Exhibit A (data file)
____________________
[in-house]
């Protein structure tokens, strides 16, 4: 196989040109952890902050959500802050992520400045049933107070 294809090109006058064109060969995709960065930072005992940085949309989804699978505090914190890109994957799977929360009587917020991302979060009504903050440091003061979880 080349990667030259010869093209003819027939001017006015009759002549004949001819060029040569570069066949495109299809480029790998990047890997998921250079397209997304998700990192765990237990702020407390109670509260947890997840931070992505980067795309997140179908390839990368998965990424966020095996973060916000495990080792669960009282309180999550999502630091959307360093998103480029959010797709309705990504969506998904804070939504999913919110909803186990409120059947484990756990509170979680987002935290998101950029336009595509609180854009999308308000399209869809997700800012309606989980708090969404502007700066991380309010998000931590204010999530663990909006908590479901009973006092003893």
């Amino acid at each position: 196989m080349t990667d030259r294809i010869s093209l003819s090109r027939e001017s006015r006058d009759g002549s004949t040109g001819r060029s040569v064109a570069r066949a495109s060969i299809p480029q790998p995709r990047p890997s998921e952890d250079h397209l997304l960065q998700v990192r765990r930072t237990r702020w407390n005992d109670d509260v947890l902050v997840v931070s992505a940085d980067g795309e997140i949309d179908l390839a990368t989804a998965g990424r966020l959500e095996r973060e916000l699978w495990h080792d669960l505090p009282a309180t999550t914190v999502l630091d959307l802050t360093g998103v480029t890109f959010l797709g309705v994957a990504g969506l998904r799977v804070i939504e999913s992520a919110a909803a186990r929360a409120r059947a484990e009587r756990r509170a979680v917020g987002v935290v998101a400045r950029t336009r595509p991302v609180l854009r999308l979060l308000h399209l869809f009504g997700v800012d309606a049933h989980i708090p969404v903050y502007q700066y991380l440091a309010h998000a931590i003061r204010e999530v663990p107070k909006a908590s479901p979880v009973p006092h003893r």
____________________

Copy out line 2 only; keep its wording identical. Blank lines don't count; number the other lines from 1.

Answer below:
């Protein structure tokens, strides 16, 4: 196989040109952890902050959500802050992520400045049933107070 294809090109006058064109060969995709960065930072005992940085949309989804699978505090914190890109994957799977929360009587917020991302979060009504903050440091003061979880 080349990667030259010869093209003819027939001017006015009759002549004949001819060029040569570069066949495109299809480029790998990047890997998921250079397209997304998700990192765990237990702020407390109670509260947890997840931070992505980067795309997140179908390839990368998965990424966020095996973060916000495990080792669960009282309180999550999502630091959307360093998103480029959010797709309705990504969506998904804070939504999913919110909803186990409120059947484990756990509170979680987002935290998101950029336009595509609180854009999308308000399209869809997700800012309606989980708090969404502007700066991380309010998000931590204010999530663990909006908590479901009973006092003893």